June 1 was a big day for industrial hemp in Arizona, marking the starting date for when cultivation, harvest, transporting and processing of the crop could commence.
On May 14, 2018 Senate Bill 1098 was signed into law by Governor Ducey, authorising the Arizona Department of Agriculture to license eligible applicants to grow and process industrial hemp starting on June 1 this year.
However, there will still be a bit of a wait – applications began being accepted on May 31, and Arizona’s Department of Agriculture (AZDA) will first need to review those. AZDA says application review may take anywhere from a few days up to fourteen business days, depending on its workload and completeness of the application received.
Five types of licenses are available – grower, harvester, transporter, processor, and nursery – and licences for multiple categories can be sought. There will be no limitation on the number of licenses issued or a size requirement in order to be licensed.
As well as food and fibre markets, Arizona will also permit the extraction of cannabidiol (CBD), but it’s pointed out the Department’s program only covers up to the processing phase.
“If there are food handling laws, laws and regulations under the oversight of the Food and Drug Administration, or other laws related to industrial hemp of another agency, then those issues are out of the Department’s scope of regulatory oversight,” AZDA states.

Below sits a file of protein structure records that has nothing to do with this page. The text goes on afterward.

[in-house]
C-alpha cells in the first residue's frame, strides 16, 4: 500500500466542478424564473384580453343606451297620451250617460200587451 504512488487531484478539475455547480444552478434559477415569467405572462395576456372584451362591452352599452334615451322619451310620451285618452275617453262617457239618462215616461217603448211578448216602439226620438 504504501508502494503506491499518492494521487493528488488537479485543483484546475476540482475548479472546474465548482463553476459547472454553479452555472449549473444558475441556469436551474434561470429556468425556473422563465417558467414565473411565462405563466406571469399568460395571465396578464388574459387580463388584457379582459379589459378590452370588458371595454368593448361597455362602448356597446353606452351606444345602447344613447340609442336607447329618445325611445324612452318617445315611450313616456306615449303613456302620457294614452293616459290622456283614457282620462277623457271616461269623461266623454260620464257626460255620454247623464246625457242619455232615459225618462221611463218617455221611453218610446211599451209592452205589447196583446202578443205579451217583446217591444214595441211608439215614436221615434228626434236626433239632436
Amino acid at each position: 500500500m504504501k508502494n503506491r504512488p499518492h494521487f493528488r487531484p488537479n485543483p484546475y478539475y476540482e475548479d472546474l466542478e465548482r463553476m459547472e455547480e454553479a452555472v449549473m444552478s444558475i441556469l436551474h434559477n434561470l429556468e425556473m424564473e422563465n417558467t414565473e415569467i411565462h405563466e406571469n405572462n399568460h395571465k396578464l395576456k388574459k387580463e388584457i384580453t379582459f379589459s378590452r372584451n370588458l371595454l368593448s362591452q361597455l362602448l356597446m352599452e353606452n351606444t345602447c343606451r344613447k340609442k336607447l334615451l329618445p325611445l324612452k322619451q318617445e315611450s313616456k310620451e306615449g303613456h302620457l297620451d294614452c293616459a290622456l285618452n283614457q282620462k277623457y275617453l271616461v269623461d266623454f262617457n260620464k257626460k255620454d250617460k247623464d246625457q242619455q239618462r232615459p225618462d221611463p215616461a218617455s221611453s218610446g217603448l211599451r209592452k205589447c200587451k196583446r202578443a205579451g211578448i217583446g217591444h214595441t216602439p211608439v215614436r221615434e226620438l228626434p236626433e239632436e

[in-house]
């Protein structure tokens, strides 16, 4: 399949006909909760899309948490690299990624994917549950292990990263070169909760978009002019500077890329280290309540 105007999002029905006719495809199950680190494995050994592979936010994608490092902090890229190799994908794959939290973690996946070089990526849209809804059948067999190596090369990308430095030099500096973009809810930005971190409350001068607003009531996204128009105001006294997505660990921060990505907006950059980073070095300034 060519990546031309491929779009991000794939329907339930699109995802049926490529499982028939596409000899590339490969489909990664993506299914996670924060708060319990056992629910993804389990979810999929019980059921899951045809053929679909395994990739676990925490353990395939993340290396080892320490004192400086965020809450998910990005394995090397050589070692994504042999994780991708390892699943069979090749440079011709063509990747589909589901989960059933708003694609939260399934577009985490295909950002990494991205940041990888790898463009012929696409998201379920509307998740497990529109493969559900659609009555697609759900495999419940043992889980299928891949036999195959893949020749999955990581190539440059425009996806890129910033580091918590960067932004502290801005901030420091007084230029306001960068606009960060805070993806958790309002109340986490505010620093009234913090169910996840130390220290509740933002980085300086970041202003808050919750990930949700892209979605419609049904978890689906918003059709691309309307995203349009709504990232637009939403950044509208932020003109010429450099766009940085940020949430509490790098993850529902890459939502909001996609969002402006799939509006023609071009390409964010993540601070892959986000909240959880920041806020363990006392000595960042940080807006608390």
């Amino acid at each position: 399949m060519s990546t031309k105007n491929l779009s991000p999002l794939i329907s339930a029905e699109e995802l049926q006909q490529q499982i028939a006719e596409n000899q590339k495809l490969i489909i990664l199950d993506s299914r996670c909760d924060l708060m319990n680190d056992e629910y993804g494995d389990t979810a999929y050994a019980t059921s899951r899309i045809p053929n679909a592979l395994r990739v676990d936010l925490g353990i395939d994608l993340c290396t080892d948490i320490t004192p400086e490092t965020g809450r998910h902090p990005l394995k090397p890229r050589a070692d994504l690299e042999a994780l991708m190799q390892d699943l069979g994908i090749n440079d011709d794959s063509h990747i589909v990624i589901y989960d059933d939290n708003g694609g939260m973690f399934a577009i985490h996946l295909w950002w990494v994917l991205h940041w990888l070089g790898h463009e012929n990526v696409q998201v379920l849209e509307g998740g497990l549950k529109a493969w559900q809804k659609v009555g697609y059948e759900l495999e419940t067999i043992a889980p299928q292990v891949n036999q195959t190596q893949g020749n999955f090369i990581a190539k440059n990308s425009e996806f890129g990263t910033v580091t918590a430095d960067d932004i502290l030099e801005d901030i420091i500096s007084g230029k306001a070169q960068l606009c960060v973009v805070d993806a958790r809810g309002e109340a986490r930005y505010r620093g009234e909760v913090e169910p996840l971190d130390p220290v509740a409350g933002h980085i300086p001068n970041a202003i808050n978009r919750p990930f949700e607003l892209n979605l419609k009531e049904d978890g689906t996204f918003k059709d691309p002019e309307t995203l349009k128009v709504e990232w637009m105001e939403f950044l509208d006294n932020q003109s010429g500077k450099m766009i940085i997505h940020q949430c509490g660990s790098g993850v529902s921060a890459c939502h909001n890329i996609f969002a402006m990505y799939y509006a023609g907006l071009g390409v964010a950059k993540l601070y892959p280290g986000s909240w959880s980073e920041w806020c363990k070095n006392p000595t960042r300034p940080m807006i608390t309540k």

While Arizona is a rather dry state, it does have some advantages for hemp as farmers will be able to grow the crop during times of the year where much of the rest of the country is frozen over.
The date for the program’s commencement was brought forward, thanks to legislation introduced by Senator Sonny Borrelli that was signed into law by Governor Ducey in February. It moved the start date from August to May 31, meaning farmers can hopefully get crops into the ground before it gets too hot.
While hemp only needs a fraction of the water of cotton, it apparently isn’t much less than that required by corn. Other factors will influence its thirst, so Arizona’s first hemp season will be quite an experiment. Let’s hope fortune favours the brave.
More on Arizona’s industrial hemp program can be found here.